By CLINT FOSTER
Icy weather notwithstanding, filing for the 2014 primary elections officially concluded Monday at 6 p.m.
Two Democrats filed for local offices, but the bulk of candidates (17) are representatives from the Republican Party, 13 of which are incumbents.
Palo Pinto County Republican Party Chair Barbara Upham told the Index the Republican primary election was moved back to its original date in March after being held in April for the 2012 primary.
She said only three races will be contested during the upcoming primary: County Judge, County Clerk and District Clerk.
Candidates in these three races will have a ballot order draw on Monday, Dec. 16, at 10 a.m. in the Palo Pinto County Courthouse where Upham said they will essentially “draw names out of a hat” to determine the order the candidates are listed on the ballots.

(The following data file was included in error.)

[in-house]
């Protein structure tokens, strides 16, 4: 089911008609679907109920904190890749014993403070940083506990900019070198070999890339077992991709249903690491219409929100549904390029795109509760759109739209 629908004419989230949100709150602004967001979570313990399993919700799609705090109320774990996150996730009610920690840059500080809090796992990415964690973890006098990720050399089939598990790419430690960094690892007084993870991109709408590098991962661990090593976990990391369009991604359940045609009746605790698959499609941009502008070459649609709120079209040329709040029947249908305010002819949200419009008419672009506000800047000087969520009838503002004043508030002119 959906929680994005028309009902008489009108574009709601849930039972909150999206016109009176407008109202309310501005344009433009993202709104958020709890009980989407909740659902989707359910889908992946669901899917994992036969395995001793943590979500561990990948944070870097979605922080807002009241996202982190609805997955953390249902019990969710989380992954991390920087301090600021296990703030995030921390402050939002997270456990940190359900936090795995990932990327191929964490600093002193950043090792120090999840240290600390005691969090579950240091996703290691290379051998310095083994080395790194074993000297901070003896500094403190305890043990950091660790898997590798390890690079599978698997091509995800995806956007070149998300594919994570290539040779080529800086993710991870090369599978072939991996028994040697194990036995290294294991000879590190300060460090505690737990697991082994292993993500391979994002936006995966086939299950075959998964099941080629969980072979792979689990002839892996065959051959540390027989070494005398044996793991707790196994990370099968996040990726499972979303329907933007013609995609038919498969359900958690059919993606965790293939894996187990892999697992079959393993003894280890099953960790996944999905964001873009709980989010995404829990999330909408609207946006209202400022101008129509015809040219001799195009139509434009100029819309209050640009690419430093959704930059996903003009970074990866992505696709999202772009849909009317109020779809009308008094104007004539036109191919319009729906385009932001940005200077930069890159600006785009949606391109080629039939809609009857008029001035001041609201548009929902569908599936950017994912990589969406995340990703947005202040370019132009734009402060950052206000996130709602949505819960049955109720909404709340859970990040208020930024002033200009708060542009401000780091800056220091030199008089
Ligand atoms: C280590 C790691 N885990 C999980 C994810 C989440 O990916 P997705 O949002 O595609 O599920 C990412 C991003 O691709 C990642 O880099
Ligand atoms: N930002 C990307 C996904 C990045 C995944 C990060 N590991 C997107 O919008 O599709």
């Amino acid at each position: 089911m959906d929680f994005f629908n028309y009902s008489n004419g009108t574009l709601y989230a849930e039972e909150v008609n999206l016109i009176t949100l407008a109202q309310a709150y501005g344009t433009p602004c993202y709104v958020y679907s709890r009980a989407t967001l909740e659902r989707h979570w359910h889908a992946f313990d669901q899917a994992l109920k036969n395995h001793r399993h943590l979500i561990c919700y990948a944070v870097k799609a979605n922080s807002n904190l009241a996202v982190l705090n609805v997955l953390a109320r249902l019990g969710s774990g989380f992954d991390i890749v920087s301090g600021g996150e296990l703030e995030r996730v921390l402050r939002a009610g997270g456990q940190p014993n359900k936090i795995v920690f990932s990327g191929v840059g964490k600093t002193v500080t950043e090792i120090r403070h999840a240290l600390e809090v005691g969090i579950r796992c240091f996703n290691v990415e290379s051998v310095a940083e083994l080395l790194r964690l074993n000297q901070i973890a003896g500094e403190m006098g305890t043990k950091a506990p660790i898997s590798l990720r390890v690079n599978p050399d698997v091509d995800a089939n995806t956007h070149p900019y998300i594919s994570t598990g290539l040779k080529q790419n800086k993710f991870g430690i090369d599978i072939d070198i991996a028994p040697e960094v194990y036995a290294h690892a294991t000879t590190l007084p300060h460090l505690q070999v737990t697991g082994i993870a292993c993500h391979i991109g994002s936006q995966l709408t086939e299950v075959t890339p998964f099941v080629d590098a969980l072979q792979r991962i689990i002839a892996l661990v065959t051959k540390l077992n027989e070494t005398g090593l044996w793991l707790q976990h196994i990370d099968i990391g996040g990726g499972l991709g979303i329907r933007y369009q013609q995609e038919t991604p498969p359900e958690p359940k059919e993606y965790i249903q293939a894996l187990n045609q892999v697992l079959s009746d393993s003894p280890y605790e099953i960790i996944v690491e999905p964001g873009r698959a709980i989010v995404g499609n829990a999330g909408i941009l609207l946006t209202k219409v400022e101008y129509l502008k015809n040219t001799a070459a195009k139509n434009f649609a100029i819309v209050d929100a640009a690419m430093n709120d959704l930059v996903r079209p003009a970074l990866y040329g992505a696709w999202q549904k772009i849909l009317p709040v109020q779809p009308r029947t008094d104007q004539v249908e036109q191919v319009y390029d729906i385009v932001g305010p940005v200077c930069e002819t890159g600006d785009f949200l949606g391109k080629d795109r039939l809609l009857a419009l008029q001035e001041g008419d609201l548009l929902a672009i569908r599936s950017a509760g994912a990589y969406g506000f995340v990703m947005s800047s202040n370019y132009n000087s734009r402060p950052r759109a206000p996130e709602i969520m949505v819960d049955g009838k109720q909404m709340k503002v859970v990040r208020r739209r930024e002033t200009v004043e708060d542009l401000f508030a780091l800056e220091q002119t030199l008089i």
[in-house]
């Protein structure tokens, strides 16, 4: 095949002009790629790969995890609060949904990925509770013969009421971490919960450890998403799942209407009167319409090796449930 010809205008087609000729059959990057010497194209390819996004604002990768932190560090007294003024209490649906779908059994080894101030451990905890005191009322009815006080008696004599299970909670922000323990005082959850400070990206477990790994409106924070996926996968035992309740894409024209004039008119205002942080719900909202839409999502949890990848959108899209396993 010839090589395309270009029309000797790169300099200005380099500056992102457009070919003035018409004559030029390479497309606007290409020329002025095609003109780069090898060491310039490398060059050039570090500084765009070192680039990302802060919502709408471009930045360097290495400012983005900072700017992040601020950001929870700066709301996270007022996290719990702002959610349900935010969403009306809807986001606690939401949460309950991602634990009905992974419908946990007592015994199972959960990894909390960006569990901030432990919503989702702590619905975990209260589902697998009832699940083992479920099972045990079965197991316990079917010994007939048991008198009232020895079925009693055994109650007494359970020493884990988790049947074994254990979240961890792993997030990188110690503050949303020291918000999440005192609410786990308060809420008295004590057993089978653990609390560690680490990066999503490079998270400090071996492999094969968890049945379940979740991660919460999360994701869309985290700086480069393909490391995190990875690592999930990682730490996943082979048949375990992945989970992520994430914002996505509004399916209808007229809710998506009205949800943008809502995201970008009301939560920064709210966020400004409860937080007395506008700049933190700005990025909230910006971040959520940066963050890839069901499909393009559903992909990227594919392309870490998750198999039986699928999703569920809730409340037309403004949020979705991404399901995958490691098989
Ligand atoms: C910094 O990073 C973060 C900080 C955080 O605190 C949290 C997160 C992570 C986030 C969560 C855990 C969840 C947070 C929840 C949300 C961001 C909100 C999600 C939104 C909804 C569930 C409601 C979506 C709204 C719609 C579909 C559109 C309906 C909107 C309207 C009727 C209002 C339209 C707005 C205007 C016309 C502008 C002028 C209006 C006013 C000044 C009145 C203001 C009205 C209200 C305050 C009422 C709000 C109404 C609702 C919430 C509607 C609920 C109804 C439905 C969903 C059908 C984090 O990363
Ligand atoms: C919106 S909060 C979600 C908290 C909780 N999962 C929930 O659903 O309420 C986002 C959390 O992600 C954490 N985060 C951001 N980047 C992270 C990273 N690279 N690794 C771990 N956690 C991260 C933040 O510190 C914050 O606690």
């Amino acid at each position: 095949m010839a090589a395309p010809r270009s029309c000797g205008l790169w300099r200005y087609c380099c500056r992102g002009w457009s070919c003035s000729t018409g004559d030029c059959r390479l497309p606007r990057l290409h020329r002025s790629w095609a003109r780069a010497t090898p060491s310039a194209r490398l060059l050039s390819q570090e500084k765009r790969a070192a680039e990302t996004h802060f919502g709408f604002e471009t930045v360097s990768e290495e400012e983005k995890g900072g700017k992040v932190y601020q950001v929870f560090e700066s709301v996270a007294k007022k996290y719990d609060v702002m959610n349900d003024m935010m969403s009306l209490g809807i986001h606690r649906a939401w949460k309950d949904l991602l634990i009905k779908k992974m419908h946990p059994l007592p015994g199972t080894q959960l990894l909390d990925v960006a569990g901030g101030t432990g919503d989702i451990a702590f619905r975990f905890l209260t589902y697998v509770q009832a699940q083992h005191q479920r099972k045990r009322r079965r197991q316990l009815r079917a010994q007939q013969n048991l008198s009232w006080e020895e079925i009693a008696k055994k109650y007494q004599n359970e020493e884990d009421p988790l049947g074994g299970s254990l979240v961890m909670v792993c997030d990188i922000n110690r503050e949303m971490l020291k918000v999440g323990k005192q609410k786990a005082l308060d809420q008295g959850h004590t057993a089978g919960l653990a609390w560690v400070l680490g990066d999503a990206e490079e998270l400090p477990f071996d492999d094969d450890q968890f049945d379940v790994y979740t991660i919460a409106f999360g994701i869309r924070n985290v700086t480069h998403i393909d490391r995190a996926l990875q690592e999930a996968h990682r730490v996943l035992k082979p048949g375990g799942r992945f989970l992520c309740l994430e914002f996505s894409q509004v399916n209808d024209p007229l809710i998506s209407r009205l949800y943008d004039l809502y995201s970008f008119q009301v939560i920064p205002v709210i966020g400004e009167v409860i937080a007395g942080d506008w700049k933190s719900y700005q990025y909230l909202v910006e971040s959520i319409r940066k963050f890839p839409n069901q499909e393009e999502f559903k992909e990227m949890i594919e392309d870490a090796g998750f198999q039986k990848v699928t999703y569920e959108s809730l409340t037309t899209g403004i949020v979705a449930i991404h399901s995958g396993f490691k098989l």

Upham said the fact that only three of the 13 races will be contested may reflect a positive attitude toward incumbents within the county.
“I think the fact that a number of incumbents didn’t draw opponents may be an indication that everybody is pleased with the jobs they’re doing in their respective offices,” she said. “Of course, when there are contested races, that’s just more choices for the voters.”
Of the Democrats’ two candidates, only one will find himself in a contested race for a county seat after the primary elections are over, as Raymond Procter plans to run against incumbent Republican Jeff Fryer for Precinct 4 Commissioner.
It’s an interesting turn of events when considering just how deeply blue Palo Pinto County has been up until recent years – Sheriff Ira Mercer became the first ever Republican elected in Palo Pinto County in 2004.
Granted, two Democratic candidates are still more than the zero who filed for the 2012 primary election.
Democratic Party Chair Ida Nickerson told the Index a third candidate had planned on applying, but could not make the Monday deadline because of the severe weekend ice.